Mechanisms of B-cell dynamics & Oncogenic signaling


As part of our commitment to open science we created a suite of simple apps to allow wet-lab scientists to explore and visualize data generated in our lab, as well as tools to explore public data related to B-cell malignancies. All code is openly available on our GitHub page


Less than 1 in 2,000 cells in the human body are B-cells. Once activated, B-cells divide at a faster rate than any other cell type and produce antibodies to neutralize foreign pathogens. Unlike other cell types, B-cells undergo multiple rounds of somatic gene recombination and hypermutation of immunoglobulin genes to evolve antibodies that bind to antigen with high affinity. Hence, adaptive immune protection by B-cells comes with an approximately 300-fold increased risk of malignant transformation compared to other cell types. B-cell leukemia/lymphoma represent the most frequent type of cancer in children (31%) and account for 10% of all cancers in adults.

To prevent the production of harmful autoantibodies and autoimmune disease, autoreactive B-cells and pre-malignant clones are eliminated by a process termed negative selection. Despite strict and rigorous negative selection, B-cells frequently give rise to autoimmune diseases and B-cell malignancies such as leukemia and lymphoma. Since humans can live without B-cells for extended periods of time, the Müschen laboratory systematically investigated lineage-specific vulnerabilities that are common in B-cell leukemia/lymphoma but not any other cell type. Contrary to established dogma, these mechanisms are not only active in preventing autoimmune disease but also represent a novel class of therapeutic oncogenic targets in malignant B-cell tumors. Over the past five years, the Müschen Laboratory established innovative conceptual frameworks for the understanding of B-cell signaling mechanisms and negative selection, some of which are summarized to the right:


B-cells not only have the smallest cytoplasmic volume but also fewer mitochondria than any other cell type. The new paradigm on ‘metabolic gatekeeper functions’ is based on B-lymphoid transcription factors repressing or limiting glucose-uptake and energy-supply to set low thresholds for negative selection of autoreactive and premalignant B-cells (Chan et al., 2017; Pan et al., 2021).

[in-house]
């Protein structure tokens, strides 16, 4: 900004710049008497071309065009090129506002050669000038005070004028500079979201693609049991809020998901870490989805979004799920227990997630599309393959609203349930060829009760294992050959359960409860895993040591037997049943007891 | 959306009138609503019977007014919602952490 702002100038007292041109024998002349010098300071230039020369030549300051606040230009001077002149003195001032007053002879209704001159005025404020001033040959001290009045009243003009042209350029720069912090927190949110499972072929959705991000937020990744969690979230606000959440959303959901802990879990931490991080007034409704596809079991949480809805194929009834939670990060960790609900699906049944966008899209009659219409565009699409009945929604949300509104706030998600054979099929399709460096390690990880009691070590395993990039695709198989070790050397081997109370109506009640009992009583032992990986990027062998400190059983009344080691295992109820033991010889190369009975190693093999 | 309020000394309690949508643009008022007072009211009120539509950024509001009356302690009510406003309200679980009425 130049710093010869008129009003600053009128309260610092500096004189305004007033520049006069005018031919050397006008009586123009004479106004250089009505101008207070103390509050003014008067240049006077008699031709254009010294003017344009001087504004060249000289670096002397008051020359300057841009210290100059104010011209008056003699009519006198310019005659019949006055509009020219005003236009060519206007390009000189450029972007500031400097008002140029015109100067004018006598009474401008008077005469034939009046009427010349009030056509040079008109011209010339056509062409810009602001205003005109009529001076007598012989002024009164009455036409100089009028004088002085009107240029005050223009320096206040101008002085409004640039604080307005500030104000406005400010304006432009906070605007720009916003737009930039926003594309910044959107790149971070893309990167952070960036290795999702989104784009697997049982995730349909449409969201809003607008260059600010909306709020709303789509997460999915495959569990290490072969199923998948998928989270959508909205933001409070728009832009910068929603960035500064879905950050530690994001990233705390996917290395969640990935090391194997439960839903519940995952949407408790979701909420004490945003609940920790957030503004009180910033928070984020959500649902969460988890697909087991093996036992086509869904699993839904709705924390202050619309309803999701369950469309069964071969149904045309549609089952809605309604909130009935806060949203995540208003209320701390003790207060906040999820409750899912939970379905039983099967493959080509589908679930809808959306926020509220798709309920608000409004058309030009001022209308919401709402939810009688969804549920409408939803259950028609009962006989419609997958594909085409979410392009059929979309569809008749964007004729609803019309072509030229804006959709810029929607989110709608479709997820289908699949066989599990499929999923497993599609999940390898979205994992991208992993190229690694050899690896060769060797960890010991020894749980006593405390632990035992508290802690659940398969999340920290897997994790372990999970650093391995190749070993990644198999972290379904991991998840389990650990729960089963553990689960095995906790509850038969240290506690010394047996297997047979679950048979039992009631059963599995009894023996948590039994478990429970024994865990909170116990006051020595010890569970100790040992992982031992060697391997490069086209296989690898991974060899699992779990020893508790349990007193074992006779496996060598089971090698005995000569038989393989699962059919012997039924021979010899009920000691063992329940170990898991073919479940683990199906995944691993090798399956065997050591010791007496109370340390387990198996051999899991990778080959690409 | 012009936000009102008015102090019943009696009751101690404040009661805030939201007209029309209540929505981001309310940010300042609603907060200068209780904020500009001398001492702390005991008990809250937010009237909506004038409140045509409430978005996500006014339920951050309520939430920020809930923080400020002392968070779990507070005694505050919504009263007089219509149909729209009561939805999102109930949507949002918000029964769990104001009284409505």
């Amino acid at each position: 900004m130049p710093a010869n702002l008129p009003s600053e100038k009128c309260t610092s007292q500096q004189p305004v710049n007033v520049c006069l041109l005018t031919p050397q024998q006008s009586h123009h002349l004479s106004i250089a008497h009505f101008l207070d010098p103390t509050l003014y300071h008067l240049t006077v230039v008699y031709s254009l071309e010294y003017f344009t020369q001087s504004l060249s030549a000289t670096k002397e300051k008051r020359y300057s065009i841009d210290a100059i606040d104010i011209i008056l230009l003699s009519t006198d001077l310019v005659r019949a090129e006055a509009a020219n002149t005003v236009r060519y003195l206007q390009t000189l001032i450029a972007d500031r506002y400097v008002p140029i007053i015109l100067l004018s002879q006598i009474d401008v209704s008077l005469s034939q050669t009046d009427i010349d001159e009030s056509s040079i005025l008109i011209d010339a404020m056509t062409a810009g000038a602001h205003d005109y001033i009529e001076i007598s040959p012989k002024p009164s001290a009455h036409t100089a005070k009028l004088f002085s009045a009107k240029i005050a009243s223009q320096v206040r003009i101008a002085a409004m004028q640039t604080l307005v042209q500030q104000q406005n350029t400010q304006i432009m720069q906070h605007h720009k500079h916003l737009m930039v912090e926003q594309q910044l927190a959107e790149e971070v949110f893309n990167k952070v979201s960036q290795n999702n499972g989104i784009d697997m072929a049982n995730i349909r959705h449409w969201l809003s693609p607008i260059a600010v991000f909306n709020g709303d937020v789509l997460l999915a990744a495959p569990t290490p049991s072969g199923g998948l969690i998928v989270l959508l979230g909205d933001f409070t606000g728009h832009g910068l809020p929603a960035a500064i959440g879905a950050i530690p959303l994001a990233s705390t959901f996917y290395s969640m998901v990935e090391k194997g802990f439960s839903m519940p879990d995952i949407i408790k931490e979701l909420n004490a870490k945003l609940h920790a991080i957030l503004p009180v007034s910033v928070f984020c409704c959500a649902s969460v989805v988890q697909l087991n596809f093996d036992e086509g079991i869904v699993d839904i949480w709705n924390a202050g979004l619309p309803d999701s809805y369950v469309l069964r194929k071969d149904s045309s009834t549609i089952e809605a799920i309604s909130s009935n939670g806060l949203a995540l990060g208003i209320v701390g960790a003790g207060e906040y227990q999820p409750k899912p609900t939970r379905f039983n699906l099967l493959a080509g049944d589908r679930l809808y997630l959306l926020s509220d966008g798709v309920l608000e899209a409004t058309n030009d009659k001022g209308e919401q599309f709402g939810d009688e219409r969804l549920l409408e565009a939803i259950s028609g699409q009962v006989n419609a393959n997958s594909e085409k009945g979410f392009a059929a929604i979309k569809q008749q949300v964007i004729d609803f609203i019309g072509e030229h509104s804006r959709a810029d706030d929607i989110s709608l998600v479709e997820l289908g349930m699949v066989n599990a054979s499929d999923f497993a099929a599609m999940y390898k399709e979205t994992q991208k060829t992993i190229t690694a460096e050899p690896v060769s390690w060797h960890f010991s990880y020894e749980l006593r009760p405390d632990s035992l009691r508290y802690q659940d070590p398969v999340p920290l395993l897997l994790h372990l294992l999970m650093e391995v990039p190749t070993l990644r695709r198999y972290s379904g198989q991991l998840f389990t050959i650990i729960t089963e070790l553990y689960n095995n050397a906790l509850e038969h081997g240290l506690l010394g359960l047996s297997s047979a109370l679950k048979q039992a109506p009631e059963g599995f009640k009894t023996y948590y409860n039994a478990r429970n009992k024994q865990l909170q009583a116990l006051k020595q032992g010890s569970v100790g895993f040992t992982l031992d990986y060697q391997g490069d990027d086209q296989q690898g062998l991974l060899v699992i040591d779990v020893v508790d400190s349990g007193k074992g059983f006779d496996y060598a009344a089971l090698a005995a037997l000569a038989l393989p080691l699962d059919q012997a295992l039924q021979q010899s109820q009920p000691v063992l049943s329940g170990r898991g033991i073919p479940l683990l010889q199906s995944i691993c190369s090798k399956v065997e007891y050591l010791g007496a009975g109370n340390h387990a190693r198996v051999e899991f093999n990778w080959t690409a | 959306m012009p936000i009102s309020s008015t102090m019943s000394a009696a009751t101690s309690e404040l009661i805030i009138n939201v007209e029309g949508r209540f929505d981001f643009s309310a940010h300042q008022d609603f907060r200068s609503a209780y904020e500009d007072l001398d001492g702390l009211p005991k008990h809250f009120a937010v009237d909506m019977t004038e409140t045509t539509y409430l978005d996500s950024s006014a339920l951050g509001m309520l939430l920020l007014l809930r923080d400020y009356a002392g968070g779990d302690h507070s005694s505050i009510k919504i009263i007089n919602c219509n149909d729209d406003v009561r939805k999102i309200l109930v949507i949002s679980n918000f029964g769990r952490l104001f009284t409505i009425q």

Thresholds of B-cell selection are based on signaling strength of the B-cell receptor (BCR). While B-cells with a non-functional BCR lack critical BCR-signals for survival, autoreactive B-cells elicit overwhelming strong BCR-signals. According to a Goldilocks principle of B-cell selection, only clones with intermediate BCR-signaling strength (“just right”) are positively selected to survive and proliferate. Targeted hyperactivation of BCR-downstream kinases mimics excessive signaling strength from autoreactive BCRs, thus triggering negative selection. Traditional cancer therapy is focused on kinase inhibitors to suppress oncogenic signaling so kinase hyperactivation is a novel approach for targeted therapy in B-cell malignancies (Müschen 2018; Müschen 2019).


The endosomal protein IFITM3 was found to play a role as a central scaffold for lipid-raft assembly and surface-expression of rafts-associated receptors during B-cell activation. Recruitment of IFITM3 is critical for the initiation of PI3K-signaling, antibody affinity maturation and oncogenic B-cell transformation (Lee et al., 2020).


Only mutations that converge on one central pathway promote leukemia-progression. Genetic reactivation of divergent (suppressed) pathways engage conflicting biochemical and transcriptional programs and subvert leukemia development. Pharmacological pathway-reactivation to create a diverse signaling environment can be leveraged as a new therapeutic to prevent leukemia progression (Chan et al, 2020).